I did find quite a bit of it funny though. I’ve always been a fan of Richard Ng and he gets a lot of the best gags, including a ridiculous but well-executed bit where he’s duped into parading around the house naked in the belief that he’s invisible.
This scene does lead to one of the numerous comedy sequences that are in rather bad taste though. The constant letching over Cherie Chung leads to activities that could easily be classed as sexual assault. This certainly isn’t a film fit for the #MeToo era, so you have to constantly remind yourself this was a very different time and place.
The film is not free of action though. Jackie and Yuen were brought in for a reason and when they appear they do not disappoint. Neither are in the film much, but they have a fast-paced fight with each other and Jackie has an incredible sequence where he chases the muggers mentioned in my synopsis. This leads onto the road, with Jackie hanging onto the back of cars and sliding under trucks. It’s breathtaking stuff and culminates in an epic pileup that gives The Blues Brothers a run for its money.
Sammo gets to kick some ass in the final act too, showing his impressive athleticism and skill for directing action. I also enjoyed how the other Lucky Stars were given some spoof fight sequences, playing on the ‘animal style’ techniques popular in martial arts movies.
As good as the action is, however, I didn’t feel there was enough of it for my tastes. The narrative is a big issue too. I loved the opening where the Lucky Stars are introduced, getting arrested for different botched crimes. However, as the film goes on, it soon becomes erratic, with often little connecting one scene with another.
So, overall, though fans of goofy Hong Kong comedy will likely get a big kick from Winners and Sinners, action fans might be disappointed. There are a couple of great set pieces and the cast are game for a laugh, but the material is weak so the Lucky Stars’ hi-jinx wear thin after a while.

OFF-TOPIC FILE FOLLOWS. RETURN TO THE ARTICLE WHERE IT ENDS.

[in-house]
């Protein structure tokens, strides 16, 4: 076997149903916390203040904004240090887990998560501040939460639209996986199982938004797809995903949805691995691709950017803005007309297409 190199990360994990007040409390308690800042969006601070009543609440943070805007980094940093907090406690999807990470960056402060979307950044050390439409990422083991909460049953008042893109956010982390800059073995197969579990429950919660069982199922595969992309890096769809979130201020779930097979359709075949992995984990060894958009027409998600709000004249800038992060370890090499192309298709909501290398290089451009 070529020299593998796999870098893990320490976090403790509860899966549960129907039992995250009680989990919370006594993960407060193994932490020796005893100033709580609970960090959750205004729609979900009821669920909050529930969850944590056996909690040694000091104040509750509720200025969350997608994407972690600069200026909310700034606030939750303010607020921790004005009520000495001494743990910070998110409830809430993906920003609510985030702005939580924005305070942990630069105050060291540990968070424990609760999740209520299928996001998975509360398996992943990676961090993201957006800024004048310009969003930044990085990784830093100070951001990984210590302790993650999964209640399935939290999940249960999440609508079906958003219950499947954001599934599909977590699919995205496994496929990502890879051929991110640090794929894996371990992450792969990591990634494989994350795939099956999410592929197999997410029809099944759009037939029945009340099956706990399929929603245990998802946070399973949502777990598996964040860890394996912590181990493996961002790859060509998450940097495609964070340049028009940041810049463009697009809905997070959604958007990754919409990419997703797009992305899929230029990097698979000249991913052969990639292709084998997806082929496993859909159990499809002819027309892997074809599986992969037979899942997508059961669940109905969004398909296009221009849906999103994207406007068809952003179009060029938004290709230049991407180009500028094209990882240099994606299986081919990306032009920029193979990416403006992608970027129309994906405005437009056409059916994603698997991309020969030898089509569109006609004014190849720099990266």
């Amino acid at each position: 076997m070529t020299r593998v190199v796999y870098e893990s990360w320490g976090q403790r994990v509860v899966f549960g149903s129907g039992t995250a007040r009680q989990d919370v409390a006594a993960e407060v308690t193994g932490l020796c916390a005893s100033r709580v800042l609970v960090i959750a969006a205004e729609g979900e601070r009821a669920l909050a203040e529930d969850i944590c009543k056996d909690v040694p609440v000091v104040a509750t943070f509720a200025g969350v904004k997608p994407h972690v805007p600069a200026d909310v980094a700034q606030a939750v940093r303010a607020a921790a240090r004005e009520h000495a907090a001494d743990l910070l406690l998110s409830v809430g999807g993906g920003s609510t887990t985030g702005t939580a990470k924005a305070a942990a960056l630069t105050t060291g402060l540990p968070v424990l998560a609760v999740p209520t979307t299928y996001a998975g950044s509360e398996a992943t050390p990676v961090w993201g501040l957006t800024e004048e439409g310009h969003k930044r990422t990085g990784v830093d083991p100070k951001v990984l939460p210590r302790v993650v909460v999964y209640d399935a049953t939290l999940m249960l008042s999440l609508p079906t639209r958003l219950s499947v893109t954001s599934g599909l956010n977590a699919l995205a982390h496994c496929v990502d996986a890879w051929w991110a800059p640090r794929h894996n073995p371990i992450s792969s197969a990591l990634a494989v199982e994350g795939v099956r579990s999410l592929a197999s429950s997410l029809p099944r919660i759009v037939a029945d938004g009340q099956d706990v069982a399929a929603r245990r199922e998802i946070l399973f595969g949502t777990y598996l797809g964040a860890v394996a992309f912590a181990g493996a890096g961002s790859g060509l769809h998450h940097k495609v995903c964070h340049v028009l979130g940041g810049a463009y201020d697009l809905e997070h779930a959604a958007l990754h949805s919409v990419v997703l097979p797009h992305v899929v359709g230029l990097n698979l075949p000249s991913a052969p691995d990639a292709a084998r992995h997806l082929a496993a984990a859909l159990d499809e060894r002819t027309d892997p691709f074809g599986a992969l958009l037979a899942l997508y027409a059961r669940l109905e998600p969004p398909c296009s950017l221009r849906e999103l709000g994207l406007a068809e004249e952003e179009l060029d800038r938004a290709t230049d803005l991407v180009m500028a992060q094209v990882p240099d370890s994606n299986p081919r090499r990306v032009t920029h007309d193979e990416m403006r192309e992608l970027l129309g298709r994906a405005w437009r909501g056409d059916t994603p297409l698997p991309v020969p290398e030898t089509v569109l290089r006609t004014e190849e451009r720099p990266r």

My Lucky Stars
Director: Sammo Kam-Bo Hung
Screenplay: Barry Wong
Based on a Story by: Barry Wong, Cheuk-Hon Szeto, Kin Lo
Starring: Sammo Kam-Bo Hung, Richard Ng, Charlie Chin, Stanley Sui-Fan Fung, Eric Tsang, Sibelle Hu, Jackie Chan, Tat-Wah Tso, Biao Yuen, Paul Chang Chung, Ching-Ying Lam
Country: Hong Kong
Running Time: 96 min
My Lucky Stars opens with Muscles (Jackie Chan) and his partner (Yuen Biao) trying to track down and arrest a corrupt Hong Kong cop who’s fled to Japan to join a triad gang. Unfortunately, the operation fails and Muscles’ partner is kidnapped by the triads.
In hiding, Muscles calls his department for help and requests they bring in some old friends of his, the Lucky Stars.
So, the team re-assemble (with new names and John Sham swapped out for Eric Tsang) and head to Japan.
They’re given support in the form of Empress Flower (Sibelle Hu), a policewoman who the Stars fall madly in love with, of course. The five hapless buddies clash whilst trying to win over the beautiful Empress Flower and adapt to the Japanese way of life. Eventually, they meet up with Jackie and help him sort out the triads too.
My Lucky Stars is very much in a similar vein to its predecessor, but it worked better for me this time around.
It helped that I was better prepared for what was coming (again I’d seen this before, but it had been so long I barely remembered it), but I think it’s a slicker, better-paced film overall. The story seems more focussed too, though the Stars never seem in a hurry to track down the bad guys and I’m not quite sure why Muscles thought they could help.
There’s still not a lot of action, but here it’s used to grab your attention in the opening 10 minutes, which are great, then leave you satisfied with a brilliantly choreographed and directed fight-filled finale. This sequence helped gain My Lucky Stars a nomination for Best Action Choreography at the Hong Kong Film Awards and rightfully so. Sammo, Jackie, Yuen and Hu all get decent fights in the climactic scenes and are joined by some skilled villains, in Ching-Ying Lam and Michiko Nishiwaki.
Also impressive in this second film is its visual style. Sammo seems to have upped his game here, with some interesting camerawork (particularly in the opening scenes at the amusement park) and bold use of colour. The finale kicks off with a visually impressive scene too, with Jackie in a haunted house, which has hints of horror in its approach.